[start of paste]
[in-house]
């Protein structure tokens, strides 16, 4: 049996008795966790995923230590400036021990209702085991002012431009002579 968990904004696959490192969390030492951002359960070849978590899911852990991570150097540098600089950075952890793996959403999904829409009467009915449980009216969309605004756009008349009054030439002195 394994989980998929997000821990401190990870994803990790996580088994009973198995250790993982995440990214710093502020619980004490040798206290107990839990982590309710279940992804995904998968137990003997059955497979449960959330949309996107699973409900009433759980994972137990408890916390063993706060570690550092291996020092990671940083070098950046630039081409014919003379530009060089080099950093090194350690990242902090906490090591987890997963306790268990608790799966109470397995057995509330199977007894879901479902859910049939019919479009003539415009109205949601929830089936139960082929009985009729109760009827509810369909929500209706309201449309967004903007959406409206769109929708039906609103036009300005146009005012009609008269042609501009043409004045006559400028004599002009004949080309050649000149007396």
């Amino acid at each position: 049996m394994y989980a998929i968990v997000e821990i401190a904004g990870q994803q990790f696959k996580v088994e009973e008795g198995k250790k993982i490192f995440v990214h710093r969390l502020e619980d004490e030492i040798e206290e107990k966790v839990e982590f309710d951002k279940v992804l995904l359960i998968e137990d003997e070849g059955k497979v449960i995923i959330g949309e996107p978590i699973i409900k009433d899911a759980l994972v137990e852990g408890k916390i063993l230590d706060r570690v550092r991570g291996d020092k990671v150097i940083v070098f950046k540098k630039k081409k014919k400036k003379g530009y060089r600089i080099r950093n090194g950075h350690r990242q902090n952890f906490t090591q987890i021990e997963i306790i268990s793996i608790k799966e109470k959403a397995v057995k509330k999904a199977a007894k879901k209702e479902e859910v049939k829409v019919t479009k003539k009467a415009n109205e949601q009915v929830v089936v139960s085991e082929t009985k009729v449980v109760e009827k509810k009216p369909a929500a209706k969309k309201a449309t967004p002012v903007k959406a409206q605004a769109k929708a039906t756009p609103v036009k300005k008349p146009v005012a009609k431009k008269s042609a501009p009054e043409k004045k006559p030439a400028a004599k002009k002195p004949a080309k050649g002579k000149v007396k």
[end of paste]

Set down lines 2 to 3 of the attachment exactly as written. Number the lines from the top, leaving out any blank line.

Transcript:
């Protein structure tokens, strides 16, 4: 049996008795966790995923230590400036021990209702085991002012431009002579 968990904004696959490192969390030492951002359960070849978590899911852990991570150097540098600089950075952890793996959403999904829409009467009915449980009216969309605004756009008349009054030439002195 394994989980998929997000821990401190990870994803990790996580088994009973198995250790993982995440990214710093502020619980004490040798206290107990839990982590309710279940992804995904998968137990003997059955497979449960959330949309996107699973409900009433759980994972137990408890916390063993706060570690550092291996020092990671940083070098950046630039081409014919003379530009060089080099950093090194350690990242902090906490090591987890997963306790268990608790799966109470397995057995509330199977007894879901479902859910049939019919479009003539415009109205949601929830089936139960082929009985009729109760009827509810369909929500209706309201449309967004903007959406409206769109929708039906609103036009300005146009005012009609008269042609501009043409004045006559400028004599002009004949080309050649000149007396």
């Amino acid at each position: 049996m394994y989980a998929i968990v997000e821990i401190a904004g990870q994803q990790f696959k996580v088994e009973e008795g198995k250790k993982i490192f995440v990214h710093r969390l502020e619980d004490e030492i040798e206290e107990k966790v839990e982590f309710d951002k279940v992804l995904l359960i998968e137990d003997e070849g059955k497979v449960i995923i959330g949309e996107p978590i699973i409900k009433d899911a759980l994972v137990e852990g408890k916390i063993l230590d706060r570690v550092r991570g291996d020092k990671v150097i940083v070098f950046k540098k630039k081409k014919k400036k003379g530009y060089r600089i080099r950093n090194g950075h350690r990242q902090n952890f906490t090591q987890i021990e997963i306790i268990s793996i608790k799966e109470k959403a397995v057995k509330k999904a199977a007894k879901k209702e479902e859910v049939k829409v019919t479009k003539k009467a415009n109205e949601q009915v929830v089936v139960s085991e082929t009985k009729v449980v109760e009827k509810k009216p369909a929500a209706k969309k309201a449309t967004p002012v903007k959406a409206q605004a769109k929708a039906t756009p609103v036009k300005k008349p146009v005012a009609k431009k008269s042609a501009p009054e043409k004045k006559p030439a400028a004599k002009k002195p004949a080309k050649g002579k000149v007396k």